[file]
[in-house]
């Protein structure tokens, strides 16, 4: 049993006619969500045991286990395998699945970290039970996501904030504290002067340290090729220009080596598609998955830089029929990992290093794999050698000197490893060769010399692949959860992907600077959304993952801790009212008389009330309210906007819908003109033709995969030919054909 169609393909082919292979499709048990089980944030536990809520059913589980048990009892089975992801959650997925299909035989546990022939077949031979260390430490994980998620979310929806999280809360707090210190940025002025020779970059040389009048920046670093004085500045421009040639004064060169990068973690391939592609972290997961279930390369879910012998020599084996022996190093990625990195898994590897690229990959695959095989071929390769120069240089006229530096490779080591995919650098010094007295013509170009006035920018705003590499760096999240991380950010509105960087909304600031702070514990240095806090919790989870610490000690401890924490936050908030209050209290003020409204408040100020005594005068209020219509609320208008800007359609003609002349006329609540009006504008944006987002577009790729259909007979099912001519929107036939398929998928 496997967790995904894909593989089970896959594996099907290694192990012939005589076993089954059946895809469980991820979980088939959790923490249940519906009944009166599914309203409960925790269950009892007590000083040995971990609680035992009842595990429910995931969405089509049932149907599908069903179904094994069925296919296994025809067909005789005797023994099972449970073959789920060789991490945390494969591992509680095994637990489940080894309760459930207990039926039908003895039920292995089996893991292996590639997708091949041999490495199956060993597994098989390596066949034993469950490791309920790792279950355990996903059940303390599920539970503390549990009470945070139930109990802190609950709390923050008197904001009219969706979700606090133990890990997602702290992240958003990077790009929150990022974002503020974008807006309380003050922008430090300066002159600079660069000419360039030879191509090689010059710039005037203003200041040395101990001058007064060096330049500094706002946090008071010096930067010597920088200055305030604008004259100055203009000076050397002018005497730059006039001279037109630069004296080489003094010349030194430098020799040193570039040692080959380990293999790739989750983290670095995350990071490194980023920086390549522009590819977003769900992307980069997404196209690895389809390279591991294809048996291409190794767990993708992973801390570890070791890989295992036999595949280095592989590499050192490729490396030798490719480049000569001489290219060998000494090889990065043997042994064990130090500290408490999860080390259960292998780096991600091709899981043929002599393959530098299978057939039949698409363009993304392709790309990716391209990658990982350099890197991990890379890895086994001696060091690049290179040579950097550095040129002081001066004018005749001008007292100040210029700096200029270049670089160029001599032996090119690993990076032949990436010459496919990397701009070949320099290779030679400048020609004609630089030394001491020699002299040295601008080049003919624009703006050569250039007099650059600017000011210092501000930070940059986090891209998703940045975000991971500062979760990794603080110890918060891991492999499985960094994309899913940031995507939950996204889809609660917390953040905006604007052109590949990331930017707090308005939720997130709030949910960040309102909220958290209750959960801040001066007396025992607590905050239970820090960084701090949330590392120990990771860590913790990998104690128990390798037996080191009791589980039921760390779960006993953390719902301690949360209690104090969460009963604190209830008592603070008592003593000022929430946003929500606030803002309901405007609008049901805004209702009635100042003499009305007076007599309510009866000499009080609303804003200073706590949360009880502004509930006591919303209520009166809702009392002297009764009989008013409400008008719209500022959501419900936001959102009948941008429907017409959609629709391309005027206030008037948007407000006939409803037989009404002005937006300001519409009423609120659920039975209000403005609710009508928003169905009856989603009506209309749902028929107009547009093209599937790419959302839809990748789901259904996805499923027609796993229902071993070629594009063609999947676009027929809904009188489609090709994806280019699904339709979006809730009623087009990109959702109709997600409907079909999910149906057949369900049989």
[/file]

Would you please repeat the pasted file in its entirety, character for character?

[in-house]
């Protein structure tokens, strides 16, 4: 049993006619969500045991286990395998699945970290039970996501904030504290002067340290090729220009080596598609998955830089029929990992290093794999050698000197490893060769010399692949959860992907600077959304993952801790009212008389009330309210906007819908003109033709995969030919054909 169609393909082919292979499709048990089980944030536990809520059913589980048990009892089975992801959650997925299909035989546990022939077949031979260390430490994980998620979310929806999280809360707090210190940025002025020779970059040389009048920046670093004085500045421009040639004064060169990068973690391939592609972290997961279930390369879910012998020599084996022996190093990625990195898994590897690229990959695959095989071929390769120069240089006229530096490779080591995919650098010094007295013509170009006035920018705003590499760096999240991380950010509105960087909304600031702070514990240095806090919790989870610490000690401890924490936050908030209050209290003020409204408040100020005594005068209020219509609320208008800007359609003609002349006329609540009006504008944006987002577009790729259909007979099912001519929107036939398929998928 496997967790995904894909593989089970896959594996099907290694192990012939005589076993089954059946895809469980991820979980088939959790923490249940519906009944009166599914309203409960925790269950009892007590000083040995971990609680035992009842595990429910995931969405089509049932149907599908069903179904094994069925296919296994025809067909005789005797023994099972449970073959789920060789991490945390494969591992509680095994637990489940080894309760459930207990039926039908003895039920292995089996893991292996590639997708091949041999490495199956060993597994098989390596066949034993469950490791309920790792279950355990996903059940303390599920539970503390549990009470945070139930109990802190609950709390923050008197904001009219969706979700606090133990890990997602702290992240958003990077790009929150990022974002503020974008807006309380003050922008430090300066002159600079660069000419360039030879191509090689010059710039005037203003200041040395101990001058007064060096330049500094706002946090008071010096930067010597920088200055305030604008004259100055203009000076050397002018005497730059006039001279037109630069004296080489003094010349030194430098020799040193570039040692080959380990293999790739989750983290670095995350990071490194980023920086390549522009590819977003769900992307980069997404196209690895389809390279591991294809048996291409190794767990993708992973801390570890070791890989295992036999595949280095592989590499050192490729490396030798490719480049000569001489290219060998000494090889990065043997042994064990130090500290408490999860080390259960292998780096991600091709899981043929002599393959530098299978057939039949698409363009993304392709790309990716391209990658990982350099890197991990890379890895086994001696060091690049290179040579950097550095040129002081001066004018005749001008007292100040210029700096200029270049670089160029001599032996090119690993990076032949990436010459496919990397701009070949320099290779030679400048020609004609630089030394001491020699002299040295601008080049003919624009703006050569250039007099650059600017000011210092501000930070940059986090891209998703940045975000991971500062979760990794603080110890918060891991492999499985960094994309899913940031995507939950996204889809609660917390953040905006604007052109590949990331930017707090308005939720997130709030949910960040309102909220958290209750959960801040001066007396025992607590905050239970820090960084701090949330590392120990990771860590913790990998104690128990390798037996080191009791589980039921760390779960006993953390719902301690949360209690104090969460009963604190209830008592603070008592003593000022929430946003929500606030803002309901405007609008049901805004209702009635100042003499009305007076007599309510009866000499009080609303804003200073706590949360009880502004509930006591919303209520009166809702009392002297009764009989008013409400008008719209500022959501419900936001959102009948941008429907017409959609629709391309005027206030008037948007407000006939409803037989009404002005937006300001519409009423609120659920039975209000403005609710009508928003169905009856989603009506209309749902028929107009547009093209599937790419959302839809990748789901259904996805499923027609796993229902071993070629594009063609999947676009027929809904009188489609090709994806280019699904339709979006809730009623087009990109959702109709997600409907079909999910149906057949369900049989």